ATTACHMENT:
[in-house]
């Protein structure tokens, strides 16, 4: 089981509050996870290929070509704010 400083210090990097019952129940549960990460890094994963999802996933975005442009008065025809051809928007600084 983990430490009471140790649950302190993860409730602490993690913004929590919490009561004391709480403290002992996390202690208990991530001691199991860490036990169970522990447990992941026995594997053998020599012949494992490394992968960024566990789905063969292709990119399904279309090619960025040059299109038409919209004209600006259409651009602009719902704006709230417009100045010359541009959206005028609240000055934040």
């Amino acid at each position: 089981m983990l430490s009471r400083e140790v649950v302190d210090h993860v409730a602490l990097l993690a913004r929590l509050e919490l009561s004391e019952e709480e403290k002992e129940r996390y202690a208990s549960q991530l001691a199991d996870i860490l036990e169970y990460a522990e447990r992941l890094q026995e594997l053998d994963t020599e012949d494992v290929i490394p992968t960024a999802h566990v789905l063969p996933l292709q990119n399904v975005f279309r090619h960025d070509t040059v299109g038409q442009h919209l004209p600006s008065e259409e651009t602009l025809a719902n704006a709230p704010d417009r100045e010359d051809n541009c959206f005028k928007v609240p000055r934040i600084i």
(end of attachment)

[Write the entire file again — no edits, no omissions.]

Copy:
[in-house]
């Protein structure tokens, strides 16, 4: 089981509050996870290929070509704010 400083210090990097019952129940549960990460890094994963999802996933975005442009008065025809051809928007600084 983990430490009471140790649950302190993860409730602490993690913004929590919490009561004391709480403290002992996390202690208990991530001691199991860490036990169970522990447990992941026995594997053998020599012949494992490394992968960024566990789905063969292709990119399904279309090619960025040059299109038409919209004209600006259409651009602009719902704006709230417009100045010359541009959206005028609240000055934040």
């Amino acid at each position: 089981m983990l430490s009471r400083e140790v649950v302190d210090h993860v409730a602490l990097l993690a913004r929590l509050e919490l009561s004391e019952e709480e403290k002992e129940r996390y202690a208990s549960q991530l001691a199991d996870i860490l036990e169970y990460a522990e447990r992941l890094q026995e594997l053998d994963t020599e012949d494992v290929i490394p992968t960024a999802h566990v789905l063969p996933l292709q990119n399904v975005f279309r090619h960025d070509t040059v299109g038409q442009h919209l004209p600006s008065e259409e651009t602009l025809a719902n704006a709230p704010d417009r100045e010359d051809n541009c959206f005028k928007v609240p000055r934040i600084i």